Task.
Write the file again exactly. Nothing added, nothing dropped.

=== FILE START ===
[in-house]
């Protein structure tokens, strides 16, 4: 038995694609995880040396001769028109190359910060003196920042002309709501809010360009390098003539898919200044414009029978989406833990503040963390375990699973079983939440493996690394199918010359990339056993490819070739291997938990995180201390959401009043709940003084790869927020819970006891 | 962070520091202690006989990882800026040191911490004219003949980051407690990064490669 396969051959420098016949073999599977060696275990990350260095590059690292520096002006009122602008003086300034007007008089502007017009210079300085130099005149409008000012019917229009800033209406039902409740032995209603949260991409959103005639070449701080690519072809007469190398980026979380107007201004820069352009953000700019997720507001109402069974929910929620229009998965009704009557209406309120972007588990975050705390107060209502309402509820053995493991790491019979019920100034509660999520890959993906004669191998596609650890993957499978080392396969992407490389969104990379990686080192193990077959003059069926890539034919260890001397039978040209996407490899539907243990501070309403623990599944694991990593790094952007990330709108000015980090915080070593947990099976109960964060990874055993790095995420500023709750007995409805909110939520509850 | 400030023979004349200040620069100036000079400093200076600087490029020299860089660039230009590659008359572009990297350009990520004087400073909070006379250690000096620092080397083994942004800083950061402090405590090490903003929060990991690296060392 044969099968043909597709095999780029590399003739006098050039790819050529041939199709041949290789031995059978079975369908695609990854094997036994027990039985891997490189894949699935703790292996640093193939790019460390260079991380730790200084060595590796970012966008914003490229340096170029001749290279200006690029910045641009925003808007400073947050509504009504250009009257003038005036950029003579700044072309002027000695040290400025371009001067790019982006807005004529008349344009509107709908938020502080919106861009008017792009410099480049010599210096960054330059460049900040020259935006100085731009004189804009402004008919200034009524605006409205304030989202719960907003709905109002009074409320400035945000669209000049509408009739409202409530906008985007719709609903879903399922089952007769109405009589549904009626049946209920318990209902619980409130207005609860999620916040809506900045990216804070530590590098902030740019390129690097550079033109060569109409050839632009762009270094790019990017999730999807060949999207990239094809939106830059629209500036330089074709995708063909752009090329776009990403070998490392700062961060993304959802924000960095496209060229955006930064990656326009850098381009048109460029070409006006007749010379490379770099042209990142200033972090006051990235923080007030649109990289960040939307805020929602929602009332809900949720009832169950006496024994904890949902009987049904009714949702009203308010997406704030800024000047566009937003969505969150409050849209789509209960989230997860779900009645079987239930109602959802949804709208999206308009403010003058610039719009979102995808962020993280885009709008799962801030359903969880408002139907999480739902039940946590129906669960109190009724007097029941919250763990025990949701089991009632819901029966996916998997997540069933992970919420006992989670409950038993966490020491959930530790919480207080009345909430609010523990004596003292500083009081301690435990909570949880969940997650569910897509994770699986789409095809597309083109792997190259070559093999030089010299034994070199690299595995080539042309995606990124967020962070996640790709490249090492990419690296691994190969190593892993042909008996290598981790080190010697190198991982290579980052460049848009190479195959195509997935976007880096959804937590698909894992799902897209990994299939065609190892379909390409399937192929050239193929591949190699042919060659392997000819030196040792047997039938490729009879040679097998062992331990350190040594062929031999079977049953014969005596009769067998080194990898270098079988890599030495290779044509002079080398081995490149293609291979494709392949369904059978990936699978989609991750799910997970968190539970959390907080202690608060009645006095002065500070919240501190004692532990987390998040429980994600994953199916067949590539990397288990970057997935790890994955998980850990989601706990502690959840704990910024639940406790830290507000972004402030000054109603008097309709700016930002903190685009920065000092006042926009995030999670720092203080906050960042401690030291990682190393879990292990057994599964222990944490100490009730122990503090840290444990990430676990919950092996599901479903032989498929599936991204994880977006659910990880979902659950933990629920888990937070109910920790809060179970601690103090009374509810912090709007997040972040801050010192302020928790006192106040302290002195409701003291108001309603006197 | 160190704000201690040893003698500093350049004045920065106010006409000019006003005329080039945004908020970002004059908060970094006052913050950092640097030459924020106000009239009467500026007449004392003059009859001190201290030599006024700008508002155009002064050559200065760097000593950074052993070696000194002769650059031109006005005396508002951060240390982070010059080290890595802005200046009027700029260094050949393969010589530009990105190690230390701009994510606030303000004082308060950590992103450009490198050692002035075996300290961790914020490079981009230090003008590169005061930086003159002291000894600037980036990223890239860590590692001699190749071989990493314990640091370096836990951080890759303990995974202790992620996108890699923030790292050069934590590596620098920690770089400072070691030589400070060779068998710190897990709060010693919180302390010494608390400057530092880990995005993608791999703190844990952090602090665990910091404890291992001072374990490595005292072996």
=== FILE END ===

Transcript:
[in-house]
């Protein structure tokens, strides 16, 4: 038995694609995880040396001769028109190359910060003196920042002309709501809010360009390098003539898919200044414009029978989406833990503040963390375990699973079983939440493996690394199918010359990339056993490819070739291997938990995180201390959401009043709940003084790869927020819970006891 | 962070520091202690006989990882800026040191911490004219003949980051407690990064490669 396969051959420098016949073999599977060696275990990350260095590059690292520096002006009122602008003086300034007007008089502007017009210079300085130099005149409008000012019917229009800033209406039902409740032995209603949260991409959103005639070449701080690519072809007469190398980026979380107007201004820069352009953000700019997720507001109402069974929910929620229009998965009704009557209406309120972007588990975050705390107060209502309402509820053995493991790491019979019920100034509660999520890959993906004669191998596609650890993957499978080392396969992407490389969104990379990686080192193990077959003059069926890539034919260890001397039978040209996407490899539907243990501070309403623990599944694991990593790094952007990330709108000015980090915080070593947990099976109960964060990874055993790095995420500023709750007995409805909110939520509850 | 400030023979004349200040620069100036000079400093200076600087490029020299860089660039230009590659008359572009990297350009990520004087400073909070006379250690000096620092080397083994942004800083950061402090405590090490903003929060990991690296060392 044969099968043909597709095999780029590399003739006098050039790819050529041939199709041949290789031995059978079975369908695609990854094997036994027990039985891997490189894949699935703790292996640093193939790019460390260079991380730790200084060595590796970012966008914003490229340096170029001749290279200006690029910045641009925003808007400073947050509504009504250009009257003038005036950029003579700044072309002027000695040290400025371009001067790019982006807005004529008349344009509107709908938020502080919106861009008017792009410099480049010599210096960054330059460049900040020259935006100085731009004189804009402004008919200034009524605006409205304030989202719960907003709905109002009074409320400035945000669209000049509408009739409202409530906008985007719709609903879903399922089952007769109405009589549904009626049946209920318990209902619980409130207005609860999620916040809506900045990216804070530590590098902030740019390129690097550079033109060569109409050839632009762009270094790019990017999730999807060949999207990239094809939106830059629209500036330089074709995708063909752009090329776009990403070998490392700062961060993304959802924000960095496209060229955006930064990656326009850098381009048109460029070409006006007749010379490379770099042209990142200033972090006051990235923080007030649109990289960040939307805020929602929602009332809900949720009832169950006496024994904890949902009987049904009714949702009203308010997406704030800024000047566009937003969505969150409050849209789509209960989230997860779900009645079987239930109602959802949804709208999206308009403010003058610039719009979102995808962020993280885009709008799962801030359903969880408002139907999480739902039940946590129906669960109190009724007097029941919250763990025990949701089991009632819901029966996916998997997540069933992970919420006992989670409950038993966490020491959930530790919480207080009345909430609010523990004596003292500083009081301690435990909570949880969940997650569910897509994770699986789409095809597309083109792997190259070559093999030089010299034994070199690299595995080539042309995606990124967020962070996640790709490249090492990419690296691994190969190593892993042909008996290598981790080190010697190198991982290579980052460049848009190479195959195509997935976007880096959804937590698909894992799902897209990994299939065609190892379909390409399937192929050239193929591949190699042919060659392997000819030196040792047997039938490729009879040679097998062992331990350190040594062929031999079977049953014969005596009769067998080194990898270098079988890599030495290779044509002079080398081995490149293609291979494709392949369904059978990936699978989609991750799910997970968190539970959390907080202690608060009645006095002065500070919240501190004692532990987390998040429980994600994953199916067949590539990397288990970057997935790890994955998980850990989601706990502690959840704990910024639940406790830290507000972004402030000054109603008097309709700016930002903190685009920065000092006042926009995030999670720092203080906050960042401690030291990682190393879990292990057994599964222990944490100490009730122990503090840290444990990430676990919950092996599901479903032989498929599936991204994880977006659910990880979902659950933990629920888990937070109910920790809060179970601690103090009374509810912090709007997040972040801050010192302020928790006192106040302290002195409701003291108001309603006197 | 160190704000201690040893003698500093350049004045920065106010006409000019006003005329080039945004908020970002004059908060970094006052913050950092640097030459924020106000009239009467500026007449004392003059009859001190201290030599006024700008508002155009002064050559200065760097000593950074052993070696000194002769650059031109006005005396508002951060240390982070010059080290890595802005200046009027700029260094050949393969010589530009990105190690230390701009994510606030303000004082308060950590992103450009490198050692002035075996300290961790914020490079981009230090003008590169005061930086003159002291000894600037980036990223890239860590590692001699190749071989990493314990640091370096836990951080890759303990995974202790992620996108890699923030790292050069934590590596620098920690770089400072070691030589400070060779068998710190897990709060010693919180302390010494608390400057530092880990995005993608791999703190844990952090602090665990910091404890291992001072374990490595005292072996």